Aquaculture is farming the water. With over 70% of the earth covered by water, and an increasing number of people to feed – we need more places to grow food. Maine aquaculturists grow baitfish, marine ornamentals, halibut, mussels, oysters, clams, salmon, scallops, seaweed (kelp), trout, and urchins in both freshwater and saltwater sea-farms. The practice of aquaculture began thousands of years ago in China and has been active in Maine for over a century.
Today aquaculture is a growing industry in Maine, helping to increase food production, minimize impacts on the environment, and preserve our beautiful and bountiful coastline.
- Seafood is one of the healthiest sources of protein in the world, and a number of analyses predict that demand for animal protein on the entire planet is going to double in the next 30 years.
- Aquaculture has the greatest opportunity to help meet that demand without inducing serious environmental harm. Growing food in water takes less land, nutrients, water and energy than on land.
- Right now, seafood is 46% capture fisheries and 54% aquaculture. If we didn’t have aquaculture we would have a HUGE seafood deficit.
- Aquaculture is a great supplement to wild capture fishing – it helps stabilize the economy and creates jobs.
- As a country we currently contribute over 15 billion dollars annually to our national trade deficit by importing 95% of our seafood – over half of which is produced through aquaculture in countries with less strict health, safety, labor and environmental laws. Locally grown aquaculture products from Maine are produced under some of the strictest regulations and best environmental conditions in the U.S. and Maine aquaculturists are a leading supplier of fresh, sustainable and locally grown seafood.
- Maine’s aquaculturists are helping preserve a heritage of working waterfronts and communities linked to the sea, and they are incentivized to keep our oceans, lakes, and waterways healthy and clean because healthy ecosystems with high water quality and diverse habitats are a key ingredient in Maine’s sustainably grown, healthy seafood.
- Besides for food, aquaculture products are also used in cosmetics, pharmaceuticals, nutraceuticals, animal feed, toothpaste (like Tom’s of Maine!) – and even compost.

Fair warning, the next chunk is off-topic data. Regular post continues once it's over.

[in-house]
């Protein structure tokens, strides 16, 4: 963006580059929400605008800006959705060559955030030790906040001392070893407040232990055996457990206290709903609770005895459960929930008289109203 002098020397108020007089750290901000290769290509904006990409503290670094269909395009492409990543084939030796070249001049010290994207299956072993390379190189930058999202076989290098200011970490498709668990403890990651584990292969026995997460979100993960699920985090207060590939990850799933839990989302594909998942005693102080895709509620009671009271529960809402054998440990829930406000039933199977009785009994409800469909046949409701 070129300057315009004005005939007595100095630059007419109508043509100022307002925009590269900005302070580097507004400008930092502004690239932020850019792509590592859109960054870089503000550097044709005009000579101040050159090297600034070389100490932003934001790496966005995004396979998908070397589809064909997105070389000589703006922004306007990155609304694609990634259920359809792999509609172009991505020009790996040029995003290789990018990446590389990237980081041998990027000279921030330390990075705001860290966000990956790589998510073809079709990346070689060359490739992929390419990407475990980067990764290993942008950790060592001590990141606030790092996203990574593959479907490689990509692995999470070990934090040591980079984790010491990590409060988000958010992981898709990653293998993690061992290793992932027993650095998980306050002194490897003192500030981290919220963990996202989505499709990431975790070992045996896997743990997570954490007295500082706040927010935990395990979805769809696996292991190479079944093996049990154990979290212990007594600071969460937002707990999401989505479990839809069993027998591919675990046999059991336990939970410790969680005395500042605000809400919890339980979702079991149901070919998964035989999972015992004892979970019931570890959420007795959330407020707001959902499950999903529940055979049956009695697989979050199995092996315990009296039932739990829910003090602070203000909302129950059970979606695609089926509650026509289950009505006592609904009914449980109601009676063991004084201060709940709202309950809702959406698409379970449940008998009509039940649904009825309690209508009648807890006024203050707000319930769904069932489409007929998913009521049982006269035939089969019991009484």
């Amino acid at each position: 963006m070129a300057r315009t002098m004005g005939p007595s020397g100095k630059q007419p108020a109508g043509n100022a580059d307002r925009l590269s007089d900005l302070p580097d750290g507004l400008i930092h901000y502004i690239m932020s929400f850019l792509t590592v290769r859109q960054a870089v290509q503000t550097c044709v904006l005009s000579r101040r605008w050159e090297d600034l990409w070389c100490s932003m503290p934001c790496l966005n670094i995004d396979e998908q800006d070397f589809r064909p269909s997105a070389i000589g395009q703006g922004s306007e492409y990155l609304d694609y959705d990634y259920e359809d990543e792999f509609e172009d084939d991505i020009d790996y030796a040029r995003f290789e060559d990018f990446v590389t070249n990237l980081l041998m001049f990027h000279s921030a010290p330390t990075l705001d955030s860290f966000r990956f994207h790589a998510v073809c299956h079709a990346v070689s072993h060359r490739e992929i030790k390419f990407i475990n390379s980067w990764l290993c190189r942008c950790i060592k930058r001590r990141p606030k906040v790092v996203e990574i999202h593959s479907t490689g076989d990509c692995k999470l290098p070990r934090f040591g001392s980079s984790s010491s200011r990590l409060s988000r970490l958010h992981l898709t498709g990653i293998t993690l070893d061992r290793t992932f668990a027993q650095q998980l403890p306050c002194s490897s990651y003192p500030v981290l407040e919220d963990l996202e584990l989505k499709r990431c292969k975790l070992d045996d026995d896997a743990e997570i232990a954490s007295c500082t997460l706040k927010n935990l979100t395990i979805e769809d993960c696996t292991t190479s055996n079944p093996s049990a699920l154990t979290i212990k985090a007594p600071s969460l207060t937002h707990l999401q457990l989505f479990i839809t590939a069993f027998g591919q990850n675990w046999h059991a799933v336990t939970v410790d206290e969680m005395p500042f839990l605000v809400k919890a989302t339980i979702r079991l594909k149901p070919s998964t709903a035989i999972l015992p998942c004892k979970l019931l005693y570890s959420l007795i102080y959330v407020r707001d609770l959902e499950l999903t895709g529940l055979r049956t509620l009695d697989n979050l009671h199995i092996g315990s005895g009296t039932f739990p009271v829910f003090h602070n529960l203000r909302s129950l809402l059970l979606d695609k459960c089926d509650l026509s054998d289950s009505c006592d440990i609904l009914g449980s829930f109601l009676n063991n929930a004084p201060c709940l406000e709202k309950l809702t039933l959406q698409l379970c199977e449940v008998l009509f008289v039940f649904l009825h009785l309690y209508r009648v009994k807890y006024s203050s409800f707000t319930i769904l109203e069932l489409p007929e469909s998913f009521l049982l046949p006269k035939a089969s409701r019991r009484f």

- U.S. aquaculture helps to conserve native fish, shellfish, and plant populations as well as to enhance dwindling stocks. Because the young shellfish travel on water currents before settling down, they can help to establish natural shellfish beds that perform the important functions of filtering the water and establishing better growing conditions for other marine organisms. This adds to biodiversity, an important factor in stabilizing ecosystems.
Aquaculture in Maine
- Maine’s 3,500 miles of coastline and two million acres of state waters (only 1,300 if which are currently leased) present an incredible opportunity for growth in the aquaculture industry.
- Maine is uniquely positioned for success in aquaculture due to its strong brand identity with quality seafood, and low transportation costs to major seafood markets such as Atlanta and Chicago, providing access to over 140 million customers within 24 hours.
- Maine is recognized as a world leader in the development of sustainable farming methods – like aquaculture – and has some of the highest water quality in the country. Plus, our cold winters limit disease and parasite growth compared to warmer locations.
Starting an Aquaculture Business
- Maine’s one-stop permitting and leasing program makes it easier to start an aquaculture business here than in other nearby states. Find out more here.
- The state’s commitment to the working waterfront creates a hardworking labor pool, as well as aquaculture training programs that begin as early as the high school level and continue through both community college and university level programs. For more information, see the Maine Sea Grant program, Maine Aquaculture Association, Maine Aquaculture Innovation Center, and University of Maine Aquaculture Research Institute.
- Maine provides both state and local tax incentives, as well as state-financed employee training for aquaculture entrepreneurs. Find out more at the Maine Department of Economic Development.
- Maine also offers for reduced property taxes coastal land used for aquaculture, under the working waterfront exemption.
- Science, technology, math and engineering are all required in aquaculture – making it a great field for attracting smart, entrepreneurial people “from away” as well as Mainers who want to have careers here at home.
- The state of Maine is invested in growing the aquaculture industry and is offering up to 400k in community development and 500k in research and development grants for those working to build the aquaculture industry in the state. For more information, please see the Maine Department of Economic Development, the Maine Technology Institute, and the Maine Aquaculture Innovation Center.